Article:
Frequency Is Your Friend

Discussion in 'Hypertrophy-Specific Training (HST)' started by Old and Grey, Aug 29, 2018.

  1. Old and Grey

    Old and Grey Super Moderator Staff Member

    Muscle growth happens after strength training because of transient increases in muscle protein synthesis rates after a workout.

    These transient increases seem to last 24 – 48 hours, although we do not yet have a good understanding of the exact way in rates increase and then decrease again, and for how long rates remain elevated.

    This study presented a collation of the information available at the time of the review, by combining data from multiple studies. The data showed that there is a clear difference in the muscle protein synthesis response between trained and untrained people, which may affect the optimal training frequency.


    #sandcresearch #strengthandconditioning #strengthtraining #strength#strengthcoach #sportsscience #biomechanics #exercisescience #research#sciencetopractice #performance #science #infographic #infographics#hypertrophy #muscle #musclegrowth #trainingfrequency#muscleproteinsynthesis #myofibrillarproteinsynthesis

    _Simon_ likes this.
  2. _Simon_

    _Simon_ Active Member

    Cheers O&G. Ah yep makes sense that the duration is shorter in trained subjects, and that increasing frequency seems a pretty viable solution for well trained people...

    What I'm wondering is how you balance that out with volume, ie getting the balance right between volume and frequency, and intensity for that matter. You generally would have to decrease volume if you increase frequency I'd imagine, but I'm wondering about that minimum effective dose/volume that you need per session (which would be much higher in trained people...).

    Then I guess you may be much more adapted to a slightly higher volume so may be able to handle the increased frequency at that volume... dunno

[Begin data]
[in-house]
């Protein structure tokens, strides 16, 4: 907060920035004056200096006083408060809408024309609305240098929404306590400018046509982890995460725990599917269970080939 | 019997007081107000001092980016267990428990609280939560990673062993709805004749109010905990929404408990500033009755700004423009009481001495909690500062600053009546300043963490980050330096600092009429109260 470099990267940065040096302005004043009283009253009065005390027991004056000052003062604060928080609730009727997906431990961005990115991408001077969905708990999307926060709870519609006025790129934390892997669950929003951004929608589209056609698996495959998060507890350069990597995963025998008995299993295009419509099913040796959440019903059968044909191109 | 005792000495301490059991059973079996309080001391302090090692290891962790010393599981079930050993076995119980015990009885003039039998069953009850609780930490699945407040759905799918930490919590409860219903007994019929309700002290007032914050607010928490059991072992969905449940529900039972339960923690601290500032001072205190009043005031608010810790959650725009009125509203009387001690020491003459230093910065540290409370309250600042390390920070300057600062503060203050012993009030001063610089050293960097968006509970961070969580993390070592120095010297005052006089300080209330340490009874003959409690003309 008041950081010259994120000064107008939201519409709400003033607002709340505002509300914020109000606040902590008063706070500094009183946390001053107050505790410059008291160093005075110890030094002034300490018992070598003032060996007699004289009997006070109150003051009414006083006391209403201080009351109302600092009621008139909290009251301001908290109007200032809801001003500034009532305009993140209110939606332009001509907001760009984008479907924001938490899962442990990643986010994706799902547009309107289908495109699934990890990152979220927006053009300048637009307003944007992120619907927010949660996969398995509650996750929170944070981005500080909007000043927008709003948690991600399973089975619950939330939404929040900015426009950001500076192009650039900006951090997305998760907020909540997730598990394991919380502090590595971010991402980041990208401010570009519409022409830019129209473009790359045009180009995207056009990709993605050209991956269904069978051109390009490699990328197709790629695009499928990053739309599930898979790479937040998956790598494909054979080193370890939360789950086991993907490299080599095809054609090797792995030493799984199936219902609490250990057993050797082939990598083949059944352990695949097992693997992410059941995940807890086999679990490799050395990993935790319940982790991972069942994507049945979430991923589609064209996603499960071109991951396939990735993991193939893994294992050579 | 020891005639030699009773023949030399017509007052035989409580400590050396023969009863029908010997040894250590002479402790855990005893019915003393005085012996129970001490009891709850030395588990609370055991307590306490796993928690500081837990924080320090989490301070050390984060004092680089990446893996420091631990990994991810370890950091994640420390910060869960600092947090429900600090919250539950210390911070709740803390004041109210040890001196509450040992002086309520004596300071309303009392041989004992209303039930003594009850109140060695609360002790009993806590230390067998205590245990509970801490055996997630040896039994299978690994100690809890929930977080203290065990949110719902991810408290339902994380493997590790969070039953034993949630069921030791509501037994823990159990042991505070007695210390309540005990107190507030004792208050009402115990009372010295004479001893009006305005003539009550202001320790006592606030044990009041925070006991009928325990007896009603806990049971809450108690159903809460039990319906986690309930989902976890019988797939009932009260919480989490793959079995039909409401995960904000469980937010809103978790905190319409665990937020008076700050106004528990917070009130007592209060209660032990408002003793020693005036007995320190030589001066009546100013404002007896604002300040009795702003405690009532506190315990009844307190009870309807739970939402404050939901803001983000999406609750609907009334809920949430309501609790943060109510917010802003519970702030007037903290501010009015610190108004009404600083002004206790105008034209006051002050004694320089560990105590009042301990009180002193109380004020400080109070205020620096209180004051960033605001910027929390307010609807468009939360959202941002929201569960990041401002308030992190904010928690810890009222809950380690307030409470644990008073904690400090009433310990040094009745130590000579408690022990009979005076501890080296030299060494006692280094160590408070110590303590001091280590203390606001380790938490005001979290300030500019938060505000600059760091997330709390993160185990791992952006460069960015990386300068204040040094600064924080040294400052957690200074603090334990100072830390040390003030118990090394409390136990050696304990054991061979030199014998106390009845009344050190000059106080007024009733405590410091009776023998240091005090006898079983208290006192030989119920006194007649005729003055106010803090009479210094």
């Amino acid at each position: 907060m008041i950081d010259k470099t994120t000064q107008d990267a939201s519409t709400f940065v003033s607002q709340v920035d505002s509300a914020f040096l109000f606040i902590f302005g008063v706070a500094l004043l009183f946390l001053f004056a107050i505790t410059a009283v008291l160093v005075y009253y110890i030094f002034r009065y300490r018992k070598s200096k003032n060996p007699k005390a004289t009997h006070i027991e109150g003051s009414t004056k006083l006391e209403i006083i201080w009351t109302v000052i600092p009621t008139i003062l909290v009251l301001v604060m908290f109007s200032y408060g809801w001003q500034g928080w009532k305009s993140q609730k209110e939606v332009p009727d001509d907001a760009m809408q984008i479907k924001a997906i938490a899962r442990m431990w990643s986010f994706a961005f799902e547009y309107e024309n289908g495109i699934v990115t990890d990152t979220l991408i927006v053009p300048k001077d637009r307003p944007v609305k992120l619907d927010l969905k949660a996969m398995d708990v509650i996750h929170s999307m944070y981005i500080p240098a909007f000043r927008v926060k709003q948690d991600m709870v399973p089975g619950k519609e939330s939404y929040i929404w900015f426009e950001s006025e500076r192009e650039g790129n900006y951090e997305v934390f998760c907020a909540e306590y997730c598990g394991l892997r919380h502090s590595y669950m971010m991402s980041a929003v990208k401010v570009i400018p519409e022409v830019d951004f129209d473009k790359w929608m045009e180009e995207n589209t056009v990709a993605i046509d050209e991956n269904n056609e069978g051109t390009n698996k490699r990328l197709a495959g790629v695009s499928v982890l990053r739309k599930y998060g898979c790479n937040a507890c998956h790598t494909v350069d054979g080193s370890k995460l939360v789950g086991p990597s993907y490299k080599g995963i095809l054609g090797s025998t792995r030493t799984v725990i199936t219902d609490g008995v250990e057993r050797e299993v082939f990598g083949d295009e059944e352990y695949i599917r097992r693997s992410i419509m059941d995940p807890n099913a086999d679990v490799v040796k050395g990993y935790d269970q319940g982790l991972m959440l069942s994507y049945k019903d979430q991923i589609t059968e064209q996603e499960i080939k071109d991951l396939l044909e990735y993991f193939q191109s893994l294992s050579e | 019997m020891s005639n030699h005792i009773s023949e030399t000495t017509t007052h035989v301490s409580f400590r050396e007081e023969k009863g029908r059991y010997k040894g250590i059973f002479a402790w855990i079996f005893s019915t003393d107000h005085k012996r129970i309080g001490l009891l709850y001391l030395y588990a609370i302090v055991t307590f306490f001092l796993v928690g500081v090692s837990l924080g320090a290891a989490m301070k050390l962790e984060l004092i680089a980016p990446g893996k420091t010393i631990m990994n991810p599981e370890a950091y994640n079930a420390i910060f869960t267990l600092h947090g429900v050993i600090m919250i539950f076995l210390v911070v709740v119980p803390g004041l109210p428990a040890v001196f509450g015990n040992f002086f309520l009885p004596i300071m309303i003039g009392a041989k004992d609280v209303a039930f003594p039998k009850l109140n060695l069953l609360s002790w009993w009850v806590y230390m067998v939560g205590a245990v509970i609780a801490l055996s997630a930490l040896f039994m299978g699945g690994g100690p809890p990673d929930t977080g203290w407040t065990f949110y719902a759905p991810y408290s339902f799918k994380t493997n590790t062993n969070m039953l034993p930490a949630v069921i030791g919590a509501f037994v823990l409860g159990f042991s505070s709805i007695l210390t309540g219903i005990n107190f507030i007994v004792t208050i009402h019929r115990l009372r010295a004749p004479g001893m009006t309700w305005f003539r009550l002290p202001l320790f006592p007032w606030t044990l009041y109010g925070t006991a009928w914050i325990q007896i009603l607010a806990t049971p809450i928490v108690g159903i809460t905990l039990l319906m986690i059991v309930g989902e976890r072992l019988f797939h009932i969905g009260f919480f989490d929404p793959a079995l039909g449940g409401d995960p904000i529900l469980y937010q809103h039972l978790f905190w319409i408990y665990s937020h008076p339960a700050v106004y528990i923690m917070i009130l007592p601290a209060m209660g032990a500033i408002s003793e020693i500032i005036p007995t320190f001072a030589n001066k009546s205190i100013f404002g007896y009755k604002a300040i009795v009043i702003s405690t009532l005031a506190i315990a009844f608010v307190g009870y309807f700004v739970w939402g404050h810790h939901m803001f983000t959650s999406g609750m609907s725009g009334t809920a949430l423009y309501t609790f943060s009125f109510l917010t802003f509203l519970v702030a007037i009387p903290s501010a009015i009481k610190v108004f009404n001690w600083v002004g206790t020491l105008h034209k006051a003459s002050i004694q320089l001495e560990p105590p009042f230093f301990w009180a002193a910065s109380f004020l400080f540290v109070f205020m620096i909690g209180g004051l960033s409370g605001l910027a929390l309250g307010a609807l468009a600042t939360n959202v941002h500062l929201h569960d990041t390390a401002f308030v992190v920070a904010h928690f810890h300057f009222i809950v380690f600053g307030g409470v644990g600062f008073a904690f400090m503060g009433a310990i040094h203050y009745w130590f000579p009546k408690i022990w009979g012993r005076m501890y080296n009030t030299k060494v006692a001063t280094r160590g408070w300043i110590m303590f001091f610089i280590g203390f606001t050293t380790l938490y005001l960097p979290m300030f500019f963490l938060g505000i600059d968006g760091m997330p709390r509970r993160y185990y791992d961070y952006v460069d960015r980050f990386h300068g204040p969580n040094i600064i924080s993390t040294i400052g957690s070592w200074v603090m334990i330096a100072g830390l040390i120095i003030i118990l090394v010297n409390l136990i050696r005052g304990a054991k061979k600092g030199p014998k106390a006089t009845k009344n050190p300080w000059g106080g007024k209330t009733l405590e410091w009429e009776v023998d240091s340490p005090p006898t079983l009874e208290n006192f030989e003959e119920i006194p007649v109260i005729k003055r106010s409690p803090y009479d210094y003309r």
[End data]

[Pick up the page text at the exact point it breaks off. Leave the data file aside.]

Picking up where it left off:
3. Luke matthews

    Luke matthews New Member

    So what is the definition of trained?

    And is the progression from untrained to trained reflected in the difference between protein synthesis?
  4. _Simon_

    _Simon_ Active Member

    Hehe good point, at what stage is one trained... I guess after doing one set, you're certainly more trained than you were before ;).

    I'd assume something like a year or two or so, but don't know what exact point constitutes one being a trained person...
  5. Old and Grey

    Old and Grey Super Moderator Staff Member

    Simon, that is indeed the unknown and differs individually. Science, at least for today, can only take you so far. The rest is still trial and error which then changes over time.

    Luke, Good question. I generally consider one to be advanced with 5 or more years of consistent, well thought out training. As to "trained" Like Simon said, "dunno".
    _Simon_ likes this.
  6. _Simon_

    _Simon_ Active Member

    Hehe well said ;D. Trial and error for sure and it can't help but be on an individual basis. But I like the gist of what it gets at, that more frequent bouts might be the progression for the trained, and is certainly a viable tool
  7. k_dean_curtis

    k_dean_curtis Member

    One thing I noticed is that even 36 hours post exercise (as long as the solid blue line goes out) MPS is still 20% above baseline. The muscle is not done fully adapting at this time. In addition, once it goes back to homeostasis, how long before MPS actually drops? That is the key to determining training frequency. I know, summation effect, and SD is a chance to catch up. But like Blade is pointing out recently, if you have been training for years, does the increased frequency actually make a difference in ultimate gains?
  8. Luke matthews

    Luke matthews New Member

    Perhaps the “right” training frequency is one where a person is making gains while feeling recovered enough to get back in the gym and motivated to lift again.

    Obviously the “right” frequency depends on numerous things and is very individual.
  9. NWlifter

    NWlifter Active Member

    I'd add too, that there is more to 'stimulation' than just post workout MPS, we don't even know yet how frequency affects ribosomes , satellite cell activity (the huge one for long term gains), or even more nuclear donation vs just satellite activity.....

    More nuclei to me is the BIGGEST determinate of long term size, more nuclei increases even our baseline PS levels.

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